The variation in predictive validity provides compelling support for the arguments put forward in the ‘Job analysis and the selection of relevant traits’ section, specifically, that universal job performance does not exist and that the nature of the role moderates the correlations between personality and job performance. Further research using job-relevant, partially ipsative personality measures identified through personality-oriented job analysis or theoretical frameworks appears warranted.

The results from partially ipsative measures appear compelling. However, self-report distortions remain resilient. One potential avenue for mitigating the problems with self-ratings altogether is not to rely on them but instead have ‘others’ rate candidates’ personality. Two meta-analyses indicate that other ratings of personality might offer improved predictive validity over self-ratings. Connelly and Ones (2010) conducted a meta-analysis of 44,178 targeted individuals rated across 263 independent samples. Each target participant had at least one set of other ratings for the Big Five. Similarly, Oh, Wang and Mount (2011)

Table 8.2 Mean, lowest and highest predictive validities of partially ipsative measures of the Big Five.

Trait

Correlations with Job Performance

Partially Ipsative

Likert-type

r

r1

r2

r

r1

r2

Emotional stability

Highest: Supervisory

0.37

0.68

460.2

Lowest: Managerial

-0.01

-0.02

00.0

Mean

0.11

0.20

40.0

0.09

0.10

10.0

Extraversion

Highest: Managerial

0.21

0.34

110.6

Lowest: Sales

0.05

0.08

00.6

Mean

0.07

0.12

10.4

0.06

0.13

10.7

Openness

Highest: Clerical

-0.27

-0.44

190.4

Lowest: Sales

0.11

0.17

20.9

Mean

0.14

0.22

40.8

0.02

0.03

00.0

Agreeableness

Highest: Skilled

0.28

0.42

170.6

Lowest: Managerial

-0.04

-0.07

00.5

Mean

0.10

0.16

20.6

0.07

0.17

20.9

Conscientiousness

Highest: Skilled

0.43

0.71

500.4

Lowest: Supervisory

0.09

0.18

30.2

Mean

0.22

0.38

140.4

0.10

0.23

50.3

Likert-type estimates taken from Barrick et al. (2001); r = uncorrected correlation; r1 = corrected for unreliability in criterion only and indirect range restriction in the predictor; r2 = percentage of variance explained.

conducted a meta-analysis of some 2,000 target individuals from 18 independent samples. Table 8.3 displays a summary of the main findings of these meta-analyses.

The predictive validities of other ratings were substantially higher than for self-ratings, regardless of whether or what type of correction was utilized. In many instances the predictive validity of other ratings are 2, 3 or 4 times the magnitude of self-ratings. In the case of openness, the other ratings are 6 times the magnitude of self-ratings. The magnitudes of these relationships are impressive. If we use the estimates provided by Schmidt and Hunter (1998) as a guide, the univariate validities are equivalent to some of our most valid selection methods, the multivariate validity would no doubt surpass many of these other methods and the potential incremental predictive validity over and above other methods is substantial.

Oh and colleagues’ (2011) meta-analysis provides two more particularly interesting findings for the selection domain. First, it appears that combining self-ratings with other ratings is of little value as self-reports offer little incremental predictive validity over other reports. Second, while predictive validity increases in line with the number of other ratings, the increment is generally small. Specifically, the increase from 1 to 3 other ratings ranges from 0.04 to 0.06 (uncorrected) and 0.05 to 0.09 (corrected), suggesting that while multiple other ratings are optimal, the value of a single other rating is still substantial (Oh et al., 2011).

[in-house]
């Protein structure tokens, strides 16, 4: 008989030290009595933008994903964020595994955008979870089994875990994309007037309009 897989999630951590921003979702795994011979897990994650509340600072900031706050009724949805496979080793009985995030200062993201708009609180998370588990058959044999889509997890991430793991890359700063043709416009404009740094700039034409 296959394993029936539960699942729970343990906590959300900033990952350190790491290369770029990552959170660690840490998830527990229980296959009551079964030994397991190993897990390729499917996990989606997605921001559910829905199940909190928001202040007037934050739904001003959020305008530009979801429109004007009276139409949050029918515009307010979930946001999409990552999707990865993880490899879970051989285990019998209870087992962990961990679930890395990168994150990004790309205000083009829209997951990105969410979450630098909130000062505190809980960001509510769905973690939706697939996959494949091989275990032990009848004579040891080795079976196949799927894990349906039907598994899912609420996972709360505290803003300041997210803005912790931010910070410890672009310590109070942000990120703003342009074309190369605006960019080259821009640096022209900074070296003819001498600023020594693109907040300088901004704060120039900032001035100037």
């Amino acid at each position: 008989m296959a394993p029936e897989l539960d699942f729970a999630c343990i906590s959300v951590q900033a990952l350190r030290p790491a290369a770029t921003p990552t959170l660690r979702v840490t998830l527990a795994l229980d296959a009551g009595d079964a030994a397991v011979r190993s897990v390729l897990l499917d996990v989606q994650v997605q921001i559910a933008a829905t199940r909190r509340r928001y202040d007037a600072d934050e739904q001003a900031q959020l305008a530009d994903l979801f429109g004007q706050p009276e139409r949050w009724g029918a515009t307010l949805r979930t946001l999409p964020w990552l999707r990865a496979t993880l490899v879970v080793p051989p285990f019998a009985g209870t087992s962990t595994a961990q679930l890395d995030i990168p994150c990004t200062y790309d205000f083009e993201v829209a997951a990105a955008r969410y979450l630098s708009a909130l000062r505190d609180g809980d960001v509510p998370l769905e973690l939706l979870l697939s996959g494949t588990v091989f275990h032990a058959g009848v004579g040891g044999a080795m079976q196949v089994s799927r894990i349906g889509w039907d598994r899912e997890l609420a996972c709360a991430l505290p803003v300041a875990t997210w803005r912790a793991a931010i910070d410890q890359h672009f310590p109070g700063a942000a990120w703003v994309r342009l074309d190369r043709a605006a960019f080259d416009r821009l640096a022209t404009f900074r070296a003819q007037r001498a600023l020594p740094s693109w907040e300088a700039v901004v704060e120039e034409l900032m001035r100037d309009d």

Table 8.3 Correlations between job performance and personality as assessed by self-ratings and other ratings.

Trait and rating type

Correlations with Job Performance

Connelly and Ones (2010)

Oh et al. (2011)

r

r1

r2

r

r3

Emotional Stability

Other rating

0.14

0.17

0.37

0.17

0.24

Self-rating

0.06

0.11

0.12

0.09

0.14

Extraversion

Other rating

0.08

0.11

0.18

0.21

0.29

Self-rating

0.06

0.11

0.12

0.06

0.09

Openness

Other rating

0.18

0.22

0.45

0.20

0.29

Self-rating

0.03

0.04

0.05

0.03

0.05

Agreeableness

Other rating

0.13

0.17

0.31

0.23

0.34

Self-rating

0.06

0.11

0.13

0.07

0.10

Conscientiousness

Other rating

0.23

0.29

0.55

0.31

0.41

Self-rating

0.12

0.20

0.23

0.15

0.22

r = uncorrected correlation; r1 = corrected for unreliability in criterion only; r2 = corrected for unreliability in the predictor and criterion; r3 = corrected for unreliability in the criterion measure and range restriction in the predictor; Other ratings for Oh et al. (2011) refer to the mean predictive validity taken from three observers.

Clearly, other ratings offer a marked improvement over self-ratings in predicting job performance. One likely contribution to the increase is that other ratings mitigate the response distortions commonly associated with self-ratings, which is highly desirable. Perhaps less desirable is the possibility that observer ratings and job performance ratings are highly correlated due to an element of common method bias. It is plausible that other ratings of personality are assessing reputation and likeability, which is arguably what supervisor ratings of overall job performance are assessing. Whether this shared variance is a good or bad thing remains to be debated. Nevertheless, the results from studies of other ratings are highly promising.